Legislative Update: February 19, 2019
By BOB QUINN
Vice President of Government Affairs
Here are a few items being explored in the New Hampshire legislature that are of potential interest to the real estate community and being watched closely by your New Hampshire REALTORS government affairs team:
Private road bill clears first hurdle
NHAR’s efforts to pass legislation which would improve a homebuyer’s access to a Veterans Administration or Fannie Mae loan on a private road has cleared the Senate. Senate Bill 39 is an attempt to meet both the VA and Fannie’s appraisal requirements that there must be a written maintenance agreement between all the owners of property on a private road or, in the absence of a written agreement, the state must have a statute indicating each owner must pay their fair share – a basic common law principal.
If Senate Bill 39 passes, no written agreement will be needed, so "hand-shake" agreements between neighbors will be sufficient. Even if there is no agreement whatsoever between property owners, both VA and Fannie will be able to accept loans on that road if this bill becomes law.
The Senate passed the bill unanimously, and the legislation will now move to the House of Representatives.
Significant change to foreclosure process passes House
House Bill 270 would require that mortgage foreclosures be commenced by civil actions brought in superior court. This would be a significant change to New Hampshire’s current non-judicial process. The legislation had been rejected in the House Judiciary Committee by a significant majority, 13 to 5. However, that recommendation was rejected by the full House, which chose to pass it on to the Senate.
In a judicial foreclosure state, the lender has to file a lawsuit in court in order to foreclose. In a nonjudicial foreclosure state, such as New Hampshire, the lender can foreclose without going through the court system.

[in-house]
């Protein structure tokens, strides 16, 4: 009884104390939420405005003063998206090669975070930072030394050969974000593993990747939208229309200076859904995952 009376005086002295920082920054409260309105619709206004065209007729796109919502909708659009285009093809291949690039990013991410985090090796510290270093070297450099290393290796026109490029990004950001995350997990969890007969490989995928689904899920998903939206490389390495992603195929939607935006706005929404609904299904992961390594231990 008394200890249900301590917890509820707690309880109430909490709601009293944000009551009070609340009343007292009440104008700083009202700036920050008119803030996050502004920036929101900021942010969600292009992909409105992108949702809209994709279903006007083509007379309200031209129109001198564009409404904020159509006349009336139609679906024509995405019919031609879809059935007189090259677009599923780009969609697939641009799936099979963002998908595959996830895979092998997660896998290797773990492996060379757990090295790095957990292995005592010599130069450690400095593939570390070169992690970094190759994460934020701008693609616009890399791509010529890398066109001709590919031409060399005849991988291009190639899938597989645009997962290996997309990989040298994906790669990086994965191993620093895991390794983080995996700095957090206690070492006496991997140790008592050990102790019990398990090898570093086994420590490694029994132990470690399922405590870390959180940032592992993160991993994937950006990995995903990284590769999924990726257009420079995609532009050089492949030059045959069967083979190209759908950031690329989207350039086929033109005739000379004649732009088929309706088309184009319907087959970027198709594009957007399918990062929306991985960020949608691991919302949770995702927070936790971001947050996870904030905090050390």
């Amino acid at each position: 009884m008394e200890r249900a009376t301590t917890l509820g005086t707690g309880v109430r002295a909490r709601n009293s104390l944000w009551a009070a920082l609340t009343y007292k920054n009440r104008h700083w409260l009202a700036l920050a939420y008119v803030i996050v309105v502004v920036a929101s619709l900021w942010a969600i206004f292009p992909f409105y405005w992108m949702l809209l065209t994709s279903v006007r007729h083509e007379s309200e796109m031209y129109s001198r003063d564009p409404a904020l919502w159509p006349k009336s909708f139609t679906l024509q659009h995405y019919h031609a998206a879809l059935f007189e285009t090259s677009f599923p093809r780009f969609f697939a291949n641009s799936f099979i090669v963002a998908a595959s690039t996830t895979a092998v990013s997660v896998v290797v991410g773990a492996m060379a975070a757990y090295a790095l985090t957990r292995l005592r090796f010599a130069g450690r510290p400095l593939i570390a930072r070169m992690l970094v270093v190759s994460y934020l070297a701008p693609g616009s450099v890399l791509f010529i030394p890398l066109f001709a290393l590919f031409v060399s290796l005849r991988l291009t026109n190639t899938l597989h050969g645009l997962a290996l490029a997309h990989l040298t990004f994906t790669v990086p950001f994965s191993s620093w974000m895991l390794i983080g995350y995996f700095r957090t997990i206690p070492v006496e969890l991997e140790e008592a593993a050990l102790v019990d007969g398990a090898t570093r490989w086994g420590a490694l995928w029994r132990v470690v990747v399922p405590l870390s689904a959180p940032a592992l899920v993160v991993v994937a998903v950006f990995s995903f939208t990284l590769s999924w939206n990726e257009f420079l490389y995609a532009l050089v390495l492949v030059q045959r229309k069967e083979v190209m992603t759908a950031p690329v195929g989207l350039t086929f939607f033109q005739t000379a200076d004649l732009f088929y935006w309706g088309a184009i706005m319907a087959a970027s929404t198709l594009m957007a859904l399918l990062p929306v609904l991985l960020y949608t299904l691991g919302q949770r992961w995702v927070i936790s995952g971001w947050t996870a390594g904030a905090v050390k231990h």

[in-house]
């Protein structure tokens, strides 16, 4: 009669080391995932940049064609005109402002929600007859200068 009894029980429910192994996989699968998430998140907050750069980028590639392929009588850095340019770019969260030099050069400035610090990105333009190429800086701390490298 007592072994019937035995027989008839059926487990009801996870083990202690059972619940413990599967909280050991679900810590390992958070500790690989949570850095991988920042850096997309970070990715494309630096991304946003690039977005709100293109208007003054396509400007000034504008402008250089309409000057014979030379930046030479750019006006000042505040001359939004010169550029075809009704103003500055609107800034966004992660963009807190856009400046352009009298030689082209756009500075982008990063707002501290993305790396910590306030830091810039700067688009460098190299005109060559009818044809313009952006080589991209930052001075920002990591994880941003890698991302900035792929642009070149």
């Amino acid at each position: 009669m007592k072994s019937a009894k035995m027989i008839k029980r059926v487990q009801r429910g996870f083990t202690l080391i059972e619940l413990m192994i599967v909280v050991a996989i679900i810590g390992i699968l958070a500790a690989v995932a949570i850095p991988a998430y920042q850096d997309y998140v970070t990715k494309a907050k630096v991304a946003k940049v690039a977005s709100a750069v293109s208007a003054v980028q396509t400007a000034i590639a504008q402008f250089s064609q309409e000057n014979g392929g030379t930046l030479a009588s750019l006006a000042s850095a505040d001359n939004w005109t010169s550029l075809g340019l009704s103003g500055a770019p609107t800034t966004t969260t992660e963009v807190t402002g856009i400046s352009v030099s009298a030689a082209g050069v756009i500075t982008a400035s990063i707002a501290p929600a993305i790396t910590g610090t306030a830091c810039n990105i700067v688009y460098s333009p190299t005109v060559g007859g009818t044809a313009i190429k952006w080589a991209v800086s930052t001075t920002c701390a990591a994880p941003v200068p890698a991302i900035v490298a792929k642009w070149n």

Judicial foreclosure states generally take significantly longer to reach an outcome, and it is a more expensive process. That expense could force lenders to shift additional costs to all new mortgagers as a hedge against a foreclosure lawsuit.
On the other hand, a judicial process provides the highest level of consumer protection to the homeowner.
The Senate will take up the bill in this spring.
State takes steps to prepare for increased coastal flooding
Senate Bill 285 is in response to the 2018 Coastal Risk and Hazards Commission report, “Preparing New Hampshire for Projected Storm Surge, Sea-Level Rise, and Extreme Precipitation.” Among other items, the bill sets up a process to allow for municipal acquisition of historical or cultural significant properties as well as their removal, restoration and relocation.
The bill permits towns, regional planning commissions and state agencies to identify lands with sufficient elevation and distance from tidal waters for historic properties to be relocated. The acquisition of land and historic structures would be funded by municipalities, including bonding, private and non-profit donations, funding from the LCHIP, as well as funding from the state and federal government.
The bill is currently being debated in the Senate.
To view the most recent legislative chart, click here. If you have questions regarding these or any other pieces of legislation from the 2019 New Hampshire legislative session, please contact NHAR Vice President of Government Affairs Bob Quinn at firstname.lastname@example.org or 603-225-5549.
Amidst the sea of change to which the New Hampshire Association of REALTORS has played witness in its 85 years, one thing that has remained constant is the Realtor 'R' and the value we bring to every real estate transaction in which we take part. We are part of a unique community where our familial cooperation transcends our business competition. These are not mere platitudes, but our living ideals, and they are, in fact, the foundation on which we conduct ourselves in our day-to-day affairs.
Dan O'Halloran (at right), 2019 President, New Hampshire REALTORS